REPORT: Campus anti-Semitism EXPLODES in 2016

A new report claims that anti-Semitic activity skyrocketed by 40 percent in 2016 at the college and university campuses with the largest number of Jewish students.

The number of schools at which such incidents took place actually declined slightly, but this was more than offset by dramatic increases in anti-Semitism at a few large schools.

A new report claims that anti-Semitic activity skyrocketed by 40 percent in 2016 at the college and university campuses with the largest number of Jewish students.

Antisemitism: At the Epicenter of Campus Intolerance” is the second annual report on the subject released by the AMCHA Initiative, allowing for direct year-over-year comparisons revealing that the bulk of the increase in anti-Semitic activity was concentrated among several especially-problematic schools.

The report divides “acts of anti-Jewish hostility” into two categories: “classic anti-Semitism” and “anti-Zionism.” While the number of anti-Zionist acts stayed relatively unchanged, AMCHA claims that the amount of “anti-Jewish genocidal expression” more than doubled between 2015 and 2016.

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“On college campuses, Jewish students have often been subjected to severely intolerant behavior: actions that target them for harm and deprive them of their freedom of expression, as well as hateful speech and imagery that threaten violence against them or portray them as worthy of harm,” AMCHA director Tammi Rossman-Benjamin said in a press release. “In the current climate of increasing polarization and acts of extreme intolerance, we believe that Jewish students, and all students, will be best served when university administrators treat anti-Semitism and other acts of bigotry as forms of intolerant behavior that must be addressed with a single behavioral standard applied equitably to all forms of intolerance.”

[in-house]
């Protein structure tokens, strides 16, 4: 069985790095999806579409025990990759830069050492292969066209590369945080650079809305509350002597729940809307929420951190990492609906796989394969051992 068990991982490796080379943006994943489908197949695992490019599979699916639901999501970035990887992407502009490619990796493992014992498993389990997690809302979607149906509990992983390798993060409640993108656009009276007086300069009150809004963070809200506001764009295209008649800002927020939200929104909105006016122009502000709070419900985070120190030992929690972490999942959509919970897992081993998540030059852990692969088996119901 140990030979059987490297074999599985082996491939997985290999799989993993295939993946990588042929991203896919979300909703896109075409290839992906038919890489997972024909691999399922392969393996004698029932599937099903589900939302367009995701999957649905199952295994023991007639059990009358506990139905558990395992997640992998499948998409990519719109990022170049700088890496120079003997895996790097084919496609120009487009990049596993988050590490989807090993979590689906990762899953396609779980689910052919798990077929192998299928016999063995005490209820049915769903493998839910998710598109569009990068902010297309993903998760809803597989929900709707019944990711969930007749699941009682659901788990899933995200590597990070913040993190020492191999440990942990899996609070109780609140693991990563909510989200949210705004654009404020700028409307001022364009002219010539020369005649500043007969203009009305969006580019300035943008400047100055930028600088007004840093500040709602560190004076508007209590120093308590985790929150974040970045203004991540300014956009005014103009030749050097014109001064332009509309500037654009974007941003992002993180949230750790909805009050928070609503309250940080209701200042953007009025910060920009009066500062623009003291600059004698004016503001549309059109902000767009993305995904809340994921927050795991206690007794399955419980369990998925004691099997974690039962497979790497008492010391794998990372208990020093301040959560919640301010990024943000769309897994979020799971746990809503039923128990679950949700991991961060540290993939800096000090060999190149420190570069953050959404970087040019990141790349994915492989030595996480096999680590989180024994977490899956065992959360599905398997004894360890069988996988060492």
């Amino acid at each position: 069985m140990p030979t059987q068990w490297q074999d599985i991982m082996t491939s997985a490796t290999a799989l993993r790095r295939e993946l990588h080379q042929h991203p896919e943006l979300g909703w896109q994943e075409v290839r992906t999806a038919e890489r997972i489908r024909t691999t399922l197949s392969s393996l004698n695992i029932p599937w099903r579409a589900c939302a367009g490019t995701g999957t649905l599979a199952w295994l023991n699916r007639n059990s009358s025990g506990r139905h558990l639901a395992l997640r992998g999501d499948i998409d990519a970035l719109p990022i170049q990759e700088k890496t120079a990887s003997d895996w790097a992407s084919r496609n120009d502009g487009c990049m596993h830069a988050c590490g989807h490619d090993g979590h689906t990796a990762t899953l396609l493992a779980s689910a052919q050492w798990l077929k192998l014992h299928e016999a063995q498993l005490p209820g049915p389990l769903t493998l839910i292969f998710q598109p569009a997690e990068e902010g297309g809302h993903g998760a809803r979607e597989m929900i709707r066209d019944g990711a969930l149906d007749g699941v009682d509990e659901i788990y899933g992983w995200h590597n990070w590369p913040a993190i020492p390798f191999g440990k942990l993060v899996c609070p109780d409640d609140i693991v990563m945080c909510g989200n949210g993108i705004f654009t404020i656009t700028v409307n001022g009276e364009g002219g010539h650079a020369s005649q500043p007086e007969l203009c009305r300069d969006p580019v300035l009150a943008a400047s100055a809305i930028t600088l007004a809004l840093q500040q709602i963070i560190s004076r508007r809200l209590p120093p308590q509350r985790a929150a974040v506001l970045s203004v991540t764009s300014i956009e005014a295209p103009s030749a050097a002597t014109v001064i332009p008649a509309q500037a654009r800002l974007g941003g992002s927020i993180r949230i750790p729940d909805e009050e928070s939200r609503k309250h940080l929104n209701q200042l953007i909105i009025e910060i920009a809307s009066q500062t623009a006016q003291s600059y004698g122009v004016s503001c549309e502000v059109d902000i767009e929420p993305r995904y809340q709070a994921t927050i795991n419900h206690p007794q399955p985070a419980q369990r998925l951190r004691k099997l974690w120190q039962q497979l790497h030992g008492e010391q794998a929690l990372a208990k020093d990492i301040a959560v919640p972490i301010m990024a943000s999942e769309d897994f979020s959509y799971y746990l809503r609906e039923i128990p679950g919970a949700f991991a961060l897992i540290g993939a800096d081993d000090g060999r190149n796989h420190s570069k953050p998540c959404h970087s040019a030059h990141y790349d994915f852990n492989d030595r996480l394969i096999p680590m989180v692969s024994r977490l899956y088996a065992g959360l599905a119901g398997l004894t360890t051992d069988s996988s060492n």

Rossman-Benjamin added that the 2016 figures do not appear to represent an isolated trend, noting that “in the first two and a half months in 2017 alone, there were more than 30 incidents involving anti-Jewish genocidal expression at the schools in our study, with several of these incidents affecting not only Jewish students but other members of the campus community who have been targeted for their opinion or identity.”

Overall, AMCHA identified 432 unique instances of anti-Semitism at the 72 schools with the largest number of Jewish students, nearly half again as many incidents as took place on the same campuses in 2015.

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Notably, there was actually a slight decrease in the number of schools from which the reports were drawn, though this was more than offset by the dramatic increase in anti-Semitism seen on just a few campuses.

The problem was particularly prevalent at Columbia University, which had the highest incidence of overall anti-Semitic activity, anti-Semitic expression, and BDS activity, though it failed to crack the top-10 in terms of targeting Jewish students for harm.

Vassar College, meanwhile, took second-place in all four categories, while the University of Chicago, the University of Wisconsin-Madison, and the University of California-Berkeley all made frequent appearances on the lists, as well.

“The most interesting change and difference from 2015 is the amount of genocidal expression,” Rossman-Benjamin told Campus Reform, citing Holocaust references like “gas the Jews” and “kill the kikes” as examples of genocidal expression.

She also expressed concern about the growth of the BDS movement, asserting that "when there’s more BDS, there’s more activity that targets Jews for harm,” a claim she says is substantiated by AMCHA data showing a correlation between the number of faculty supporting boycotts against Israel and the number of acts of hostility against Jewish students.

[RELATED: REPORT: BDS among ‘greatest threats to academic freedom’ today]

She did clarify, however, that while AMCHA believes that universities must take steps to counter the growth of anti-Semitism, this does not mean infringing on the First Amendment rights of students.

Because the “highest value at the university is freedom of expression,” for instance, the AMCHA report suggests that administrators should ask critical questions of prospective student groups that have a history of violating the free speech rights of others, requiring their leaders to “adequately explain how their activities will avoid impinging on the freedom of expression of other members of the community.”

The report also calls for “prompt and appropriate disciplinary measures” to be taken whenever “any individual or group engages in behavior that suppresses the freedom of expression or civil rights of others,” and for universities to establish and promulgate clear policies on free speech.

Follow the author of this article on Twitter: @JacksonRichman